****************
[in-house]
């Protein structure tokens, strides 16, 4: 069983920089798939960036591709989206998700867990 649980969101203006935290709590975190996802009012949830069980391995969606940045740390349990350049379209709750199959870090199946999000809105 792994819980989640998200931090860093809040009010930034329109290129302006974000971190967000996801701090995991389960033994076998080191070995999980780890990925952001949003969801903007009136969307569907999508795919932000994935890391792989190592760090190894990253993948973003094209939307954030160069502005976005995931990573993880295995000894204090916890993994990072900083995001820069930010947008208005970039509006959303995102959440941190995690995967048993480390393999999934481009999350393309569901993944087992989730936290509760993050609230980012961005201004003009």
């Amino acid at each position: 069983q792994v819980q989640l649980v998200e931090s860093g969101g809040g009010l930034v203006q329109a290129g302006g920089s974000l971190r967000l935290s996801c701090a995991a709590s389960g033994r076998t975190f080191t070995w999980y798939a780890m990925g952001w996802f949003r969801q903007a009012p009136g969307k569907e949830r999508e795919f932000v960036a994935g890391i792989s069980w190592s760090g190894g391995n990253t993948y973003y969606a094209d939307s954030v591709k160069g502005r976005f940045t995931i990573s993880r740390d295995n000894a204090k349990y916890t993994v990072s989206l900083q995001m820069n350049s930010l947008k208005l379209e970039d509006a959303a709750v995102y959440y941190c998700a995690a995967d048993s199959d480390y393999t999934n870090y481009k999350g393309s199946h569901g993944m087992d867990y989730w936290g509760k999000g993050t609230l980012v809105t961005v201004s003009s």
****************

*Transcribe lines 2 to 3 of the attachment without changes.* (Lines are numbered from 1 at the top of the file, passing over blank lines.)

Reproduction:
């Protein structure tokens, strides 16, 4: 069983920089798939960036591709989206998700867990 649980969101203006935290709590975190996802009012949830069980391995969606940045740390349990350049379209709750199959870090199946999000809105 792994819980989640998200931090860093809040009010930034329109290129302006974000971190967000996801701090995991389960033994076998080191070995999980780890990925952001949003969801903007009136969307569907999508795919932000994935890391792989190592760090190894990253993948973003094209939307954030160069502005976005995931990573993880295995000894204090916890993994990072900083995001820069930010947008208005970039509006959303995102959440941190995690995967048993480390393999999934481009999350393309569901993944087992989730936290509760993050609230980012961005201004003009």
């Amino acid at each position: 069983q792994v819980q989640l649980v998200e931090s860093g969101g809040g009010l930034v203006q329109a290129g302006g920089s974000l971190r967000l935290s996801c701090a995991a709590s389960g033994r076998t975190f080191t070995w999980y798939a780890m990925g952001w996802f949003r969801q903007a009012p009136g969307k569907e949830r999508e795919f932000v960036a994935g890391i792989s069980w190592s760090g190894g391995n990253t993948y973003y969606a094209d939307s954030v591709k160069g502005r976005f940045t995931i990573s993880r740390d295995n000894a204090k349990y916890t993994v990072s989206l900083q995001m820069n350049s930010l947008k208005l379209e970039d509006a959303a709750v995102y959440y941190c998700a995690a995967d048993s199959d480390y393999t999934n870090y481009k999350g393309s199946h569901g993944m087992d867990y989730w936290g509760k999000g993050t609230l980012v809105t961005v201004s003009s």